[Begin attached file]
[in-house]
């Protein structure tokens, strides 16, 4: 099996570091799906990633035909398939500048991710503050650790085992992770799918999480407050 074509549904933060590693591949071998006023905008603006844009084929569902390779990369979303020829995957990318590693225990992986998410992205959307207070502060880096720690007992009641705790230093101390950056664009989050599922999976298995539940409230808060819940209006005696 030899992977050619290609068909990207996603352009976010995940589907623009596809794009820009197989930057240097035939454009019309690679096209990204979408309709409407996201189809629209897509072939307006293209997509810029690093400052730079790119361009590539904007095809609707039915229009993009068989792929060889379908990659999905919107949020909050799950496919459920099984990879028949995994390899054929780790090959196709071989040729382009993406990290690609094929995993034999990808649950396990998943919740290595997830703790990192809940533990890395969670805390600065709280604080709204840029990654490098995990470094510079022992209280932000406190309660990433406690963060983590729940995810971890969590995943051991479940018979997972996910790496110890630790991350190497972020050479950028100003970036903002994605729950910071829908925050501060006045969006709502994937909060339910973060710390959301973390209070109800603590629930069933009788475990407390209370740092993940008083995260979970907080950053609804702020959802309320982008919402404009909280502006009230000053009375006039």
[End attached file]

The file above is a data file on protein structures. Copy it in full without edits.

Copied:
[in-house]
């Protein structure tokens, strides 16, 4: 099996570091799906990633035909398939500048991710503050650790085992992770799918999480407050 074509549904933060590693591949071998006023905008603006844009084929569902390779990369979303020829995957990318590693225990992986998410992205959307207070502060880096720690007992009641705790230093101390950056664009989050599922999976298995539940409230808060819940209006005696 030899992977050619290609068909990207996603352009976010995940589907623009596809794009820009197989930057240097035939454009019309690679096209990204979408309709409407996201189809629209897509072939307006293209997509810029690093400052730079790119361009590539904007095809609707039915229009993009068989792929060889379908990659999905919107949020909050799950496919459920099984990879028949995994390899054929780790090959196709071989040729382009993406990290690609094929995993034999990808649950396990998943919740290595997830703790990192809940533990890395969670805390600065709280604080709204840029990654490098995990470094510079022992209280932000406190309660990433406690963060983590729940995810971890969590995943051991479940018979997972996910790496110890630790991350190497972020050479950028100003970036903002994605729950910071829908925050501060006045969006709502994937909060339910973060710390959301973390209070109800603590629930069933009788475990407390209370740092993940008083995260979970907080950053609804702020959802309320982008919402404009909280502006009230000053009375006039």